5. ^ Buecker, J (2005). "Sarcoma: A Diagnosis of Patience". ESUN 2 (5). http://sarcomahelp.org/learning_center/patience.html. Retrieved 2011-10-19. 
  6. ^ Baker, L (2006). "A Rose is a Rose or a Thorn is a Thorn". ESUN 3 (5). http://sarcomahelp.org/learning_center/chemotherapy_rose.html. Retrieved 2011-10-19. 
  7. ^ Buecker, J (2005). "Sarcoma: A Diagnosis of Patience". ESUN 2 (5). http://sarcomahelp.org/learning_center/patience.html. Retrieved 2011-10-19. 
  8. ^ http://emedicine.medscape.com/article/1102007-treatment
  9. ^ http://www.childrenshospital.org/az/Site1068/mainpageS1068P0.html
  10. ^ Wexler, L (2004). "Rhabdomyosarcoma". ESUN 1 (4). http://sarcomahelp.org/learning_center/rhabdomyosarcoma.html. Retrieved 2011-10-19.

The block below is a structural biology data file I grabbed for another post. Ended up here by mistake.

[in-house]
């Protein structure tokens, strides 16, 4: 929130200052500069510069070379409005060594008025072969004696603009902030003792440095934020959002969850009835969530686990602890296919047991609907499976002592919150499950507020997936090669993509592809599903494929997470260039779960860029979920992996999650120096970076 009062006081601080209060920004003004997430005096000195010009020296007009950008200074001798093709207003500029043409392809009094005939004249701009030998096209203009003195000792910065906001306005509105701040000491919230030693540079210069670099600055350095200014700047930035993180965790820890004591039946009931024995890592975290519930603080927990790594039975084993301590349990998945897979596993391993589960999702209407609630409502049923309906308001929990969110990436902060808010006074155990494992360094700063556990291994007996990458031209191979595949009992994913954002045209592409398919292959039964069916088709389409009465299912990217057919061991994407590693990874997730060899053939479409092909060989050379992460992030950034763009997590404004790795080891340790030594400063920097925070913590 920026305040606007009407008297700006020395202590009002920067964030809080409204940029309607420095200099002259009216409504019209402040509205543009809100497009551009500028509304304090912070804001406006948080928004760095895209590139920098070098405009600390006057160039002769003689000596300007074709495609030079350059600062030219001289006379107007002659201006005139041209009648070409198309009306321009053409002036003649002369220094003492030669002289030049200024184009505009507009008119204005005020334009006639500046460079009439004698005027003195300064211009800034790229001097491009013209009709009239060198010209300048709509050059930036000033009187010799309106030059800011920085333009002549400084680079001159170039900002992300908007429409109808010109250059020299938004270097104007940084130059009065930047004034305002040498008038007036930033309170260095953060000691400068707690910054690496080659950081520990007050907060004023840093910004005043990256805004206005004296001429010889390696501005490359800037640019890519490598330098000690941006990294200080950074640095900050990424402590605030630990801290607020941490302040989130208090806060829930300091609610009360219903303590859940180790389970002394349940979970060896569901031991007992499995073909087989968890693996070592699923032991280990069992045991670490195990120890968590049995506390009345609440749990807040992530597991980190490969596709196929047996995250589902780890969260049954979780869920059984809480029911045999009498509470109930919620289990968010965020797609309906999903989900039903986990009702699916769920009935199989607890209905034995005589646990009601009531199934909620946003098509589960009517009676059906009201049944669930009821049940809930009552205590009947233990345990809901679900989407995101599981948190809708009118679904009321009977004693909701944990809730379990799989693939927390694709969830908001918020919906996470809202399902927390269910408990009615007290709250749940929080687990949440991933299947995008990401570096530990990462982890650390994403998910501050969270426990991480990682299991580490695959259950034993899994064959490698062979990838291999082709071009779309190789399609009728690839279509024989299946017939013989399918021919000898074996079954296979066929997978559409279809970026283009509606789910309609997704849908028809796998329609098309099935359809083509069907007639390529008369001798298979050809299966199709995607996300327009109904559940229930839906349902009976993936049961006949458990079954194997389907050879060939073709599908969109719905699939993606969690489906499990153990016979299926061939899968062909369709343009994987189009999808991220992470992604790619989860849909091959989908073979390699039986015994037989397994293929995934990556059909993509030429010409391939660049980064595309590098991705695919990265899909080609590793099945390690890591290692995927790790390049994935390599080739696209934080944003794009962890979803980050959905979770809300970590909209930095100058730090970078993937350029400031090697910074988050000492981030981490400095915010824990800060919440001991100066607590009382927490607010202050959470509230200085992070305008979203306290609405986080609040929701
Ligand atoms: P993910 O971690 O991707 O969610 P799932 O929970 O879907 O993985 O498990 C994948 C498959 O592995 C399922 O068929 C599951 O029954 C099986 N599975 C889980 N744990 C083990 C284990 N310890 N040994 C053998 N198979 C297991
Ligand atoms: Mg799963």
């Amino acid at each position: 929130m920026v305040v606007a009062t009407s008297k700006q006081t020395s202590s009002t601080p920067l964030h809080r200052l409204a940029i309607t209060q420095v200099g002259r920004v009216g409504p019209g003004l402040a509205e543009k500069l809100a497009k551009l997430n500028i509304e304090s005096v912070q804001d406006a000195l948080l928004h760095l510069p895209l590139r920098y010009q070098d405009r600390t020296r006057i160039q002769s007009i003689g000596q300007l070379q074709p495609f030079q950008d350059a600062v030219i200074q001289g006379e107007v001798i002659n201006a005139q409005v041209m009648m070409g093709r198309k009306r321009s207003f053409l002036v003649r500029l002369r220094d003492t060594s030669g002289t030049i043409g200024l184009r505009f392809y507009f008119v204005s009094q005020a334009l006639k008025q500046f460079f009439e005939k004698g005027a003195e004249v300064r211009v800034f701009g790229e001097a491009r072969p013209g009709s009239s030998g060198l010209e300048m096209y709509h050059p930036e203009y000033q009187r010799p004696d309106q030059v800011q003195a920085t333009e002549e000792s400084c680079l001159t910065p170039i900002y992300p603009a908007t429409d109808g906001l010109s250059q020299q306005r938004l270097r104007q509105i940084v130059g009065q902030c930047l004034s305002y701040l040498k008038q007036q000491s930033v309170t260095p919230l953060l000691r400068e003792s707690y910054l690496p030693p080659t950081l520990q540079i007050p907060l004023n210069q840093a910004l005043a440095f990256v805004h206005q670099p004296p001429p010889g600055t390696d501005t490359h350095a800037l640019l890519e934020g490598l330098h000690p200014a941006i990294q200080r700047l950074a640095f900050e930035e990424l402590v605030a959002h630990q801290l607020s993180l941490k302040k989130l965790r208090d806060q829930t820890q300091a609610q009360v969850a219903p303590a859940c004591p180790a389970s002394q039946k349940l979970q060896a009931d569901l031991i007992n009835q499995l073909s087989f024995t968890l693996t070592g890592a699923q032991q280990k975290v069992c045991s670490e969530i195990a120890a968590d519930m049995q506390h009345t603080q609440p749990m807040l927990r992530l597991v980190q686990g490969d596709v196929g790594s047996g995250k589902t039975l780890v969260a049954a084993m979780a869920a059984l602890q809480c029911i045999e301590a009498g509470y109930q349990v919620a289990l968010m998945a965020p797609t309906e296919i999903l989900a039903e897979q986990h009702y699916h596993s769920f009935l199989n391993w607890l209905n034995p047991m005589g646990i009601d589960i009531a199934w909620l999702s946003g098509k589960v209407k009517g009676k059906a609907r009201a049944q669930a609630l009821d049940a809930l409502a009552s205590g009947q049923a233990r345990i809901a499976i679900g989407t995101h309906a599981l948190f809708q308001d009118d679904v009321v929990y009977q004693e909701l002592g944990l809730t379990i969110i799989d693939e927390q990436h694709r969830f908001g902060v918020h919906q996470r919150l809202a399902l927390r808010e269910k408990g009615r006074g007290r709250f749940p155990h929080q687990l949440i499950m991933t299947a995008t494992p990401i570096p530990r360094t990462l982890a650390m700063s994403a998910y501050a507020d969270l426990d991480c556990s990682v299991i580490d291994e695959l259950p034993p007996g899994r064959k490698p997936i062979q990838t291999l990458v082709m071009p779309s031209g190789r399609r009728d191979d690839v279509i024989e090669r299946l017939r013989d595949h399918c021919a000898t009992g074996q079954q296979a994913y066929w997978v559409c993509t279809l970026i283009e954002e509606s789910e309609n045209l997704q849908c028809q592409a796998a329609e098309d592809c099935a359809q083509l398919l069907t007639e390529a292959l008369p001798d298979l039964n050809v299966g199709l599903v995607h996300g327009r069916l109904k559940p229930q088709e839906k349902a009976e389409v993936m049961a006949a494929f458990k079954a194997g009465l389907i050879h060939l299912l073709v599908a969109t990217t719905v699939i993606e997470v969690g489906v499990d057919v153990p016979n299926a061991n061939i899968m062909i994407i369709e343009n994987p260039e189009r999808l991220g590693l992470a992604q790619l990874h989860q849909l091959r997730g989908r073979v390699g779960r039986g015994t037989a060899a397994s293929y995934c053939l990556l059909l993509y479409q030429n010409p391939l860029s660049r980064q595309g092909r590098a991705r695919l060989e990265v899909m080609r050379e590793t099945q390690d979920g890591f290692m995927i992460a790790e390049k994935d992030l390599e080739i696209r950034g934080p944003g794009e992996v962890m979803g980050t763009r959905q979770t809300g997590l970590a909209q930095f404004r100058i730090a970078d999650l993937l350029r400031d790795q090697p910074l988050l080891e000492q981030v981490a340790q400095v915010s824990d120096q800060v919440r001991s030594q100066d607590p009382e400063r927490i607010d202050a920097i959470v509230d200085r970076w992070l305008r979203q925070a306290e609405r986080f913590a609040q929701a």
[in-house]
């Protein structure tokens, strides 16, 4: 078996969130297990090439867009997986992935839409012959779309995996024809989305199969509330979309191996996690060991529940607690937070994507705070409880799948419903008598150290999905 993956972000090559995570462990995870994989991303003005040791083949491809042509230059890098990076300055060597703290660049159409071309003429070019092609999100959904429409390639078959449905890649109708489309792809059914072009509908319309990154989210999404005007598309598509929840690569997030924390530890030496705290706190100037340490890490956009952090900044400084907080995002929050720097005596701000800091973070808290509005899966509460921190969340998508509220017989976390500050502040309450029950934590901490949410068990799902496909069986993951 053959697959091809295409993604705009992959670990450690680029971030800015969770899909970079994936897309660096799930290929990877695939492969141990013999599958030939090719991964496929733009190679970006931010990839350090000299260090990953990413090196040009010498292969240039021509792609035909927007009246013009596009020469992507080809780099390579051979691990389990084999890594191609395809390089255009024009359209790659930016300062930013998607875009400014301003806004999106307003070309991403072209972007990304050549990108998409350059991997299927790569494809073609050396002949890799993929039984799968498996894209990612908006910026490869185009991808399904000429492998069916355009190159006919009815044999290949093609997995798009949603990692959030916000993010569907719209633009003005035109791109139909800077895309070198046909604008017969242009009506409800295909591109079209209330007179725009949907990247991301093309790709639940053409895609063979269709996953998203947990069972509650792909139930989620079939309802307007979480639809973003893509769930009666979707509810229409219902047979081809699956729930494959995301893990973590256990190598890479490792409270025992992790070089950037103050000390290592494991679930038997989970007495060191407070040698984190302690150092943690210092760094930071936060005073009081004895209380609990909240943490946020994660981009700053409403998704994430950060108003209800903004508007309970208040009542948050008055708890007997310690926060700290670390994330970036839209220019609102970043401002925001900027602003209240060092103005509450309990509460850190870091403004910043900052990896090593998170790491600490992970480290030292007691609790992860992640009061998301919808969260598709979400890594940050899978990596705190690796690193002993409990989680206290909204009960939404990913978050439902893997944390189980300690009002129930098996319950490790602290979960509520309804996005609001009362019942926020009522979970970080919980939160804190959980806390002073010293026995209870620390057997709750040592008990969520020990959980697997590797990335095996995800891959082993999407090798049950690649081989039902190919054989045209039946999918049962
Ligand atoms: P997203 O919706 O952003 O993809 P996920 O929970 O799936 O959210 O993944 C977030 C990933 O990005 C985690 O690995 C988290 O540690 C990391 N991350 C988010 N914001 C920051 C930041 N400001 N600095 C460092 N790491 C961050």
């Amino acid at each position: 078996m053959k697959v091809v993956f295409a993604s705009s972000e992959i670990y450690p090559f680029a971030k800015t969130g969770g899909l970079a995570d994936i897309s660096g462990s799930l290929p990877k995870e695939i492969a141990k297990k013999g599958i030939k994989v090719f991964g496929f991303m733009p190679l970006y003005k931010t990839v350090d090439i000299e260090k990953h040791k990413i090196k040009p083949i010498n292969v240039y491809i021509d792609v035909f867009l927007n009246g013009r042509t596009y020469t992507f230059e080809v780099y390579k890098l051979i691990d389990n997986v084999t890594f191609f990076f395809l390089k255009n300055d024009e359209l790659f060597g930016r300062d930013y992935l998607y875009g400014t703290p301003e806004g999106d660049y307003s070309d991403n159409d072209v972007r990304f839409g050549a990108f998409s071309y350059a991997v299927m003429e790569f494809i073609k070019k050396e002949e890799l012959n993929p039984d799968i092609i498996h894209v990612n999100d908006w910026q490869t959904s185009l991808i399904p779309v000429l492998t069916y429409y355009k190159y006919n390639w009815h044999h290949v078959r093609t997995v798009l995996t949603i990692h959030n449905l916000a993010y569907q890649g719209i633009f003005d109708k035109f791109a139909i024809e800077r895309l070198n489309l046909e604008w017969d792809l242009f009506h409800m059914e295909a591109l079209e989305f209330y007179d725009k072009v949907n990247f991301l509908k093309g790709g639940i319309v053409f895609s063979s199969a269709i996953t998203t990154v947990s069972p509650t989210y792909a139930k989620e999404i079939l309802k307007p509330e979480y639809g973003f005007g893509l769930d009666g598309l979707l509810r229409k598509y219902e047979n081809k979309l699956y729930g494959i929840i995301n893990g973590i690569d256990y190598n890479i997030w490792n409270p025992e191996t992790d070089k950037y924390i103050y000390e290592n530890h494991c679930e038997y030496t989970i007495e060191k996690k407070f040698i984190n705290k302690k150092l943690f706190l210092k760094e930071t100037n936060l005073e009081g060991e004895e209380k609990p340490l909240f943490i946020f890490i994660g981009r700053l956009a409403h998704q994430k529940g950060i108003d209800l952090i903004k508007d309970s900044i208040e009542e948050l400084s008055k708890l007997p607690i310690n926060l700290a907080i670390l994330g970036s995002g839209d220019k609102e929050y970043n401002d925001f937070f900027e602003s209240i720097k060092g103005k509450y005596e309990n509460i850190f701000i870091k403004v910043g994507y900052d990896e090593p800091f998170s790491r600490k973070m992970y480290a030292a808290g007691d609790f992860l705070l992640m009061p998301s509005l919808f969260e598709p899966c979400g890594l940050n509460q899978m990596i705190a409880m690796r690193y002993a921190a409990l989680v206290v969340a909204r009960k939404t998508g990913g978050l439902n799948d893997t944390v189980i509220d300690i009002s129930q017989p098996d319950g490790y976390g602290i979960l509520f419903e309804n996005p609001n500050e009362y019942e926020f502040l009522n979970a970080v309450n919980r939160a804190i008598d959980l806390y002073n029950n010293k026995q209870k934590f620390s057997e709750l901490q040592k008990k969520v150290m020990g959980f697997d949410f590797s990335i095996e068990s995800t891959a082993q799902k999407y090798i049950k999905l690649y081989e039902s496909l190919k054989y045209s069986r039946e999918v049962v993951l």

11. ^ http://emedicine.medscape.com/article/1256857-treatment
  12. ^ Borden EC, Baker LH, Bell RS, et al. (Jun 2003). "Soft tissue sarcomas of adults: state of the translational science". Clin Cancer Res. 9 (6): 1941–56. PMID 12796356. http://clincancerres.aacrjournals.org/cgi/pmidlookup?view=long&pmid=12796356. 
  13. ^ http://www.cancer.org/docroot/STT/content/STT_1x_Cancer_Facts__Figures_2009.asp?from=fast
  14. ^ Tran T, Davila JA, El-Serag HB (Jan 2005). "The epidemiology of malignant gastrointestinal stromal tumors: an analysis of 1,458 cases from 1992 to 2000". Am J Gastroenterol 100 (1): 162–8. DOI:10.1111/j.1572-0241.2005.40709.x. PMID 15654796. 
  15. ^ Darling, J (2007). "A Different View of Sarcoma Statistics". ESUN 4 (6). http://sarcomahelp.org/sarcoma_statistics.html. Retrieved 2009-04-15.